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RESECTIONS OF THE LUNG IN THE TREATMENT OF PULMONARY TUBERCULOSIS

O. C. BRANTIGAN, M.D.; H. L. RIGDON, M.D.
Arch Surg. 1950;60(3):520-534. doi:10.1001/archsurg.1950.01250010539009.
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IN CASES of pulmonary tuberculosis there is no practical method of classifying the types of disease before treatment is begun. After treatment has been carried out, so many variable factors develop that there are no definite criteria for evaluation of the results. When it is reported that the sputum is negative for tubercle bacilli, it must be indicated whether it is negative on direct smear, on concentration, on culture or on guinea pig inoculation and, finally, whether the secretions were obtained by bronchoscopic aspiration or by expectoration. Since there is no working classification of pulmonary tuberculosis before treatment is started and since the evaluation of treatment is so indefinite, there will always be a difference of opinion concerning the proper method of treatment for the individual patient.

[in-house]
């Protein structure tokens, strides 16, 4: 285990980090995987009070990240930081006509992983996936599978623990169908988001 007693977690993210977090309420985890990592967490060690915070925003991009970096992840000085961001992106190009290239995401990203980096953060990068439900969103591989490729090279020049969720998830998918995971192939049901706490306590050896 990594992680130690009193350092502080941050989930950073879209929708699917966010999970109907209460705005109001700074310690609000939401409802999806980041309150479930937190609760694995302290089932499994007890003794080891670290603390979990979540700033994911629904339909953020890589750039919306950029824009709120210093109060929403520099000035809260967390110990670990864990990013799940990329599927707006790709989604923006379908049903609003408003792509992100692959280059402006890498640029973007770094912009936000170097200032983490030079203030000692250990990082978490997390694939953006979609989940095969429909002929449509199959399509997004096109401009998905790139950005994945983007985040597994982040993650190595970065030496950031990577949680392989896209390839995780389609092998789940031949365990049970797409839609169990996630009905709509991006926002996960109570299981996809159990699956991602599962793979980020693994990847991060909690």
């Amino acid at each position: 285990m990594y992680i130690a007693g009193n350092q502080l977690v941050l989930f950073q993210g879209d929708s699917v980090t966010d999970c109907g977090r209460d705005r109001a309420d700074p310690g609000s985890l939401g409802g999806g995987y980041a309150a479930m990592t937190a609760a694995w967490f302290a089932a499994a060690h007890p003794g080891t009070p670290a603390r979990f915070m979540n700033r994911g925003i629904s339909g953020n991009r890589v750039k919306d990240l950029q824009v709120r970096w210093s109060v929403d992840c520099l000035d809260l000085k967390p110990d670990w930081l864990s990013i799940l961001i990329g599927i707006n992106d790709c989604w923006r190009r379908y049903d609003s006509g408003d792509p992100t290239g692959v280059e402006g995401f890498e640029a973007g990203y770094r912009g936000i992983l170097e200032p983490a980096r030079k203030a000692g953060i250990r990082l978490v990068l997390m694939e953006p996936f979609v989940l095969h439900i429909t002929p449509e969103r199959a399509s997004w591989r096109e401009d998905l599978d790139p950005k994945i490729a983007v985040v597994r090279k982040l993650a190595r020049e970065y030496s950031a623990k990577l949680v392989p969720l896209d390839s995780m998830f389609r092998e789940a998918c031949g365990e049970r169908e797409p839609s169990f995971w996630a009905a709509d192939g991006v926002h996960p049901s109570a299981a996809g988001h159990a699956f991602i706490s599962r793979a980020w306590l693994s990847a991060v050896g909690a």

The treatment of pulmonary tuberculosis can be divided into three major categories: the prophylactic, the medical and the surgical treatments. The prophylactic treatment

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